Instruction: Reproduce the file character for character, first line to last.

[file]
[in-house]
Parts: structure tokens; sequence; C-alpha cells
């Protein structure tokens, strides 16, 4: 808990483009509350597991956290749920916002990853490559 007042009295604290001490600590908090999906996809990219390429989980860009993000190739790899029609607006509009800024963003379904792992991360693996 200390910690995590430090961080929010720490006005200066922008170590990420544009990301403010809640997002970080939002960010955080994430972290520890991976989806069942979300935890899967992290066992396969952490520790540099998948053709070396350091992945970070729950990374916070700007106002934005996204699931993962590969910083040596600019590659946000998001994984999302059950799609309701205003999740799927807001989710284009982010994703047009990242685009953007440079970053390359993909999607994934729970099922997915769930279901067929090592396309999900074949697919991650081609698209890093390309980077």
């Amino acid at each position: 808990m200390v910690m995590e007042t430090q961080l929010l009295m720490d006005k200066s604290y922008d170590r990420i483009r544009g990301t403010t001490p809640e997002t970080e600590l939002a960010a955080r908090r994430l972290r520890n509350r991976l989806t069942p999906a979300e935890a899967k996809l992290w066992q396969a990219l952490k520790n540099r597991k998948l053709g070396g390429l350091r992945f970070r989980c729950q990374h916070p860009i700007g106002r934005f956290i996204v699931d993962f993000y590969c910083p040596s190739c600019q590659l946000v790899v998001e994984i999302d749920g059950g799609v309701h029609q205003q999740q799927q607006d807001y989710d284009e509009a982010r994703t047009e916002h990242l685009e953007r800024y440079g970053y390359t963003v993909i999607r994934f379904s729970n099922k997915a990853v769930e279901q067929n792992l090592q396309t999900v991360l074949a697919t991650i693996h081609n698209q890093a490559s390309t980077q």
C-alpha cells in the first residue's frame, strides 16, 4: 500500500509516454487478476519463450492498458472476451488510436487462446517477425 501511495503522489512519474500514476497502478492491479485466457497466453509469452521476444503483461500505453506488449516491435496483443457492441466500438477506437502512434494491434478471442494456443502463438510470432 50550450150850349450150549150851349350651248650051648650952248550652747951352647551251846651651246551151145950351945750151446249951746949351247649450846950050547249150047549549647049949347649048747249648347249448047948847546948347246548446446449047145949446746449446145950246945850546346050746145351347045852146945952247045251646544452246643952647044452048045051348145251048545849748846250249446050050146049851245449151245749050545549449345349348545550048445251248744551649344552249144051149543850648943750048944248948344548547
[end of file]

[in-house]
Parts: structure tokens; sequence; C-alpha cells
């Protein structure tokens, strides 16, 4: 808990483009509350597991956290749920916002990853490559 007042009295604290001490600590908090999906996809990219390429989980860009993000190739790899029609607006509009800024963003379904792992991360693996 200390910690995590430090961080929010720490006005200066922008170590990420544009990301403010809640997002970080939002960010955080994430972290520890991976989806069942979300935890899967992290066992396969952490520790540099998948053709070396350091992945970070729950990374916070700007106002934005996204699931993962590969910083040596600019590659946000998001994984999302059950799609309701205003999740799927807001989710284009982010994703047009990242685009953007440079970053390359993909999607994934729970099922997915769930279901067929090592396309999900074949697919991650081609698209890093390309980077």
């Amino acid at each position: 808990m200390v910690m995590e007042t430090q961080l929010l009295m720490d006005k200066s604290y922008d170590r990420i483009r544009g990301t403010t001490p809640e997002t970080e600590l939002a960010a955080r908090r994430l972290r520890n509350r991976l989806t069942p999906a979300e935890a899967k996809l992290w066992q396969a990219l952490k520790n540099r597991k998948l053709g070396g390429l350091r992945f970070r989980c729950q990374h916070p860009i700007g106002r934005f956290i996204v699931d993962f993000y590969c910083p040596s190739c600019q590659l946000v790899v998001e994984i999302d749920g059950g799609v309701h029609q205003q999740q799927q607006d807001y989710d284009e509009a982010r994703t047009e916002h990242l685009e953007r800024y440079g970053y390359t963003v993909i999607r994934f379904s729970n099922k997915a990853v769930e279901q067929n792992l090592q396309t999900v991360l074949a697919t991650i693996h081609n698209q890093a490559s390309t980077q």
C-alpha cells in the first residue's frame, strides 16, 4: 500500500509516454487478476519463450492498458472476451488510436487462446517477425 501511495503522489512519474500514476497502478492491479485466457497466453509469452521476444503483461500505453506488449516491435496483443457492441466500438477506437502512434494491434478471442494456443502463438510470432 50550450150850349450150549150851349350651248650051648650952248550652747951352647551251846651651246551151145950351945750151446249951746949351247649450846950050547249150047549549647049949347649048747249648347249448047948847546948347246548446446449047145949446746449446145950246945850546346050746145351347045852146945952247045251646544452246643952647044452048045051348145251048545849748846250249446050050146049851245449151245749050545549449345349348545550048445251248744551649344552249144051149543850648943750048944248948344548547